|This Is What It
|by Frank Bramblett
|I define painting as
the fluid process of the mind merging with the fluid material of paint to
form a visible invisible. What intrigues me about painting is how paint,
as a common material bearing identical physical facts and visual codes,
can be transformed into meaning. And how a particular method of application
combined with a specific way of seeing might be called a Cezanne. We call
the painting a Cezanne, but the image within the object is a representation
of apples. Our recognition of both the apples and the paint has been rendered
invisible. Is it then not what is invisible, the dead and buried Paul Cezanne,
that is relevant? What is visible as we stare at the frozen paint is the
fluid mind of the artist. In our experience with the painting, have the
real and the cognitive reciprocated? Our mind becomes a surrogate for the
mind of Cezanne. Is the painting "natura morta", or is there "still-life"?
|I smear some paint
on a surface, and it is called an apple. Then, I peel the skin of an apple
and it no longer looks like the smear of paint. Which is now the apple?
At what point does an identity change, or is there truth in an identity?
I paint an artificial apple that is recognized as a depiction of an apple.
Is alluding to an illusion of something that it is not, a deception of an
illusion? I pour a purple spot that should be considered an abstract circular
purple shape. It is next to the apple, and is identified as a plum. If the
purple shape, and not the apple, prompts the viewer to salivate, is this
a false experience? Can the abstract purple shape be convincing enough to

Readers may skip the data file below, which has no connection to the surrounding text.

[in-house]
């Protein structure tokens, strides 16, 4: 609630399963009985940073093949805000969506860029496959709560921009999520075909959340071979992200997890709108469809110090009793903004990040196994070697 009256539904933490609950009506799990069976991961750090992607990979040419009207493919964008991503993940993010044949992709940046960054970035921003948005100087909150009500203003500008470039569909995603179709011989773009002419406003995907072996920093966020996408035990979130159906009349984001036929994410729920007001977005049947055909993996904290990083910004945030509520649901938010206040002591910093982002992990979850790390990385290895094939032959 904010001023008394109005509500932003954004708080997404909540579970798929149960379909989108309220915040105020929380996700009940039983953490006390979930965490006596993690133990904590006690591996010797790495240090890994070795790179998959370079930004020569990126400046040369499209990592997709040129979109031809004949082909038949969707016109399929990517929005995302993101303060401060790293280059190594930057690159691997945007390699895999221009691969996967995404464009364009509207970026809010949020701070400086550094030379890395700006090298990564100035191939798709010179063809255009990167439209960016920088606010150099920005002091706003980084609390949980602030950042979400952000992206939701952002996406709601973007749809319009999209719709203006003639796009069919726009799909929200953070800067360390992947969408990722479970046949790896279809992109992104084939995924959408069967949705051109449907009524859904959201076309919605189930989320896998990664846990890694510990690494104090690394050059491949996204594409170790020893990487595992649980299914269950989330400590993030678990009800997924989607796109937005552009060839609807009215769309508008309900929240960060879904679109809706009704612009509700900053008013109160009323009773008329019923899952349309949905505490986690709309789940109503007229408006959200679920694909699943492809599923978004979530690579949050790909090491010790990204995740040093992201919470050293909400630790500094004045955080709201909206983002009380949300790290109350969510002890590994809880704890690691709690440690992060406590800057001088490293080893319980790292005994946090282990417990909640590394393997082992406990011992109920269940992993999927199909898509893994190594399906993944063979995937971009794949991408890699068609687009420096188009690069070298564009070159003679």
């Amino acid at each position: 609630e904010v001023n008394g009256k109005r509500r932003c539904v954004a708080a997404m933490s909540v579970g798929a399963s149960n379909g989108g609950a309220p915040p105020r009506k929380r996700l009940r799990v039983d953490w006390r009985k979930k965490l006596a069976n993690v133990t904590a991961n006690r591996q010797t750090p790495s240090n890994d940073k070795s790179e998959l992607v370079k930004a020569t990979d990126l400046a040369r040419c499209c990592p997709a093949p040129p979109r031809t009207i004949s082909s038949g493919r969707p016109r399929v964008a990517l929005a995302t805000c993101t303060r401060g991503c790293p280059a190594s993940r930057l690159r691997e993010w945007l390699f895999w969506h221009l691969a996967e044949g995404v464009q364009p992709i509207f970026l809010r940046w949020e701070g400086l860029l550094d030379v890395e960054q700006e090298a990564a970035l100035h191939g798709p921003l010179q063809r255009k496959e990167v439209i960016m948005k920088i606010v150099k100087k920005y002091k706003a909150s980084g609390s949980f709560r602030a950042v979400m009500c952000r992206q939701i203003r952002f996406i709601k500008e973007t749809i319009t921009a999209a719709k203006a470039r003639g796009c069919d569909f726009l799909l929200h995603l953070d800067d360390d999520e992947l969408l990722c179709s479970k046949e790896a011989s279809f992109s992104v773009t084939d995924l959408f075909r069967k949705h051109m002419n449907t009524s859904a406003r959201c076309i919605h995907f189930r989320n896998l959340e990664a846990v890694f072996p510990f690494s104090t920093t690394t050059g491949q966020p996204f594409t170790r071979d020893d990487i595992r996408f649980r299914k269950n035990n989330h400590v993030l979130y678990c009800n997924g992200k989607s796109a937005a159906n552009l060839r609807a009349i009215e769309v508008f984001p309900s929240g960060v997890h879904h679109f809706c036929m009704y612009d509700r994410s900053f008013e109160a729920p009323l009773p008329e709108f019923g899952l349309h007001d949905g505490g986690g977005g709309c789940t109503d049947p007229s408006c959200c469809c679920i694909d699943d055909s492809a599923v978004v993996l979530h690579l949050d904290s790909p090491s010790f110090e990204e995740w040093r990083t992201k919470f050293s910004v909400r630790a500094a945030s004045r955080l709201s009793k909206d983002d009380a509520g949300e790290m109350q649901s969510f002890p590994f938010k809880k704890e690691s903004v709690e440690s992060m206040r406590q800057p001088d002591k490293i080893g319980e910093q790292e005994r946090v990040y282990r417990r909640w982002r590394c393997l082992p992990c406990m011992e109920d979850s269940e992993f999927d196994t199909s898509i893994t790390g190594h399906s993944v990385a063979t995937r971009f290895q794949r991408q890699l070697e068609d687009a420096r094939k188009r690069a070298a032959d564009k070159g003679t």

make the rendered apple be viewed as a red circular disc? Would this be
a false-false, or truth?
|I paint what is identified
as bunches of grapes and grape leaves, but it is actually a depiction of
the molecular structure of various caustic chemical compounds combined with
the pawprints of my German Shepherd bounding across the painting. Does the
mastery of technique fool the eye, or does the context fool the mind?
|I spill a pool of cement
that is believed to be paint, but is identified as a cloud. Can reality
become the illusion of an identity of something that it is not?
|In a contiguous surface,
I bury blue dots that, in context, are identified as blueberries. These
dots are arranged as words in Braille. But, the dots have no positive dimension
of form as they are embedded within the marble-like surface of what appears
as a clear blue sky. As the Braille is visual and not tactile, can it convey
its true meaning? Can both our acceptance of an illusion, and our belief
in a reality be questioned simultaneously through the intermediary of painting?
|A painting's black
surface of polished graphite is punctuated with tiny holes that are identified
as constellations in a pitch dark night. A star is a mass of burning gas
whose residue is light that renders objects visible. But in the painting,
light reflects strongly off of the reflective surface turning the painting
into pure light, and negating the sense of objectness of the painting. The
holes, which are empty black voids are now visible. Does painting then not
exist in reality, but can what is real be questioned through the manipulation
of paint? Do the mutations of the mind, which allow paint to depict reality,
conversely not allow a painting to be replicated within the real world?
If reality can be an illusion, and illusion can be real, is reality then
a deception, and an illusion truth?
|Marie Rainier Rilke,
the German poet and philosopher, once described Cezanne's method of depicting
an image as a momentous shift in the way that we define representation.
Rilke formed an analogy to Cezanne's method by rearranging a simple five
word sentence. Prior to Cezanne, artists exclaimed, "This is what it is!"
In rearranging the strokes in depicting an apple, Cezanne asks, "Is this
what it is?" Painting must not become dependent on the seduction of the
politicizing subject, but to remain viable, it may use any subject to question
the very premise of experience. I approach each of my paintings as a separate
essay. I give myself permission to paint what I cannot keep myself from
painting, and wonder. I ask why, in Genesis, is the apple used as the object
with which to deceive?